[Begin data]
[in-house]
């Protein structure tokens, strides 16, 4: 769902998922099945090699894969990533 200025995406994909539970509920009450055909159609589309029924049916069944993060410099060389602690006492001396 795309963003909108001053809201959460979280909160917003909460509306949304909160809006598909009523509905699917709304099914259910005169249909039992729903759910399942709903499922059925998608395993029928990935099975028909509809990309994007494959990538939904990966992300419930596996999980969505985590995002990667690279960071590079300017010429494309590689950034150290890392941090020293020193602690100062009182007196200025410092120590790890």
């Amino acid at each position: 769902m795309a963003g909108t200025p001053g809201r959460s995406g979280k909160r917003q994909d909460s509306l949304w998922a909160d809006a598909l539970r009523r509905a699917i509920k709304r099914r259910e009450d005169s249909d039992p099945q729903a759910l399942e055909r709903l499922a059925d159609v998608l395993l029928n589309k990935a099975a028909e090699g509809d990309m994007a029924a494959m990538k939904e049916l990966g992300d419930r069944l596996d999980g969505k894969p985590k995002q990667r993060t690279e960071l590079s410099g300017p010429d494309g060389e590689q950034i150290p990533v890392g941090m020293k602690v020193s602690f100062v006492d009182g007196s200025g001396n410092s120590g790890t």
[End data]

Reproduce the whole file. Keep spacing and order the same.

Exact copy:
[in-house]
């Protein structure tokens, strides 16, 4: 769902998922099945090699894969990533 200025995406994909539970509920009450055909159609589309029924049916069944993060410099060389602690006492001396 795309963003909108001053809201959460979280909160917003909460509306949304909160809006598909009523509905699917709304099914259910005169249909039992729903759910399942709903499922059925998608395993029928990935099975028909509809990309994007494959990538939904990966992300419930596996999980969505985590995002990667690279960071590079300017010429494309590689950034150290890392941090020293020193602690100062009182007196200025410092120590790890």
């Amino acid at each position: 769902m795309a963003g909108t200025p001053g809201r959460s995406g979280k909160r917003q994909d909460s509306l949304w998922a909160d809006a598909l539970r009523r509905a699917i509920k709304r099914r259910e009450d005169s249909d039992p099945q729903a759910l399942e055909r709903l499922a059925d159609v998608l395993l029928n589309k990935a099975a028909e090699g509809d990309m994007a029924a494959m990538k939904e049916l990966g992300d419930r069944l596996d999980g969505k894969p985590k995002q990667r993060t690279e960071l590079s410099g300017p010429d494309g060389e590689q950034i150290p990533v890392g941090m020293k602690v020193s602690f100062v006492d009182g007196s200025g001396n410092s120590g790890t």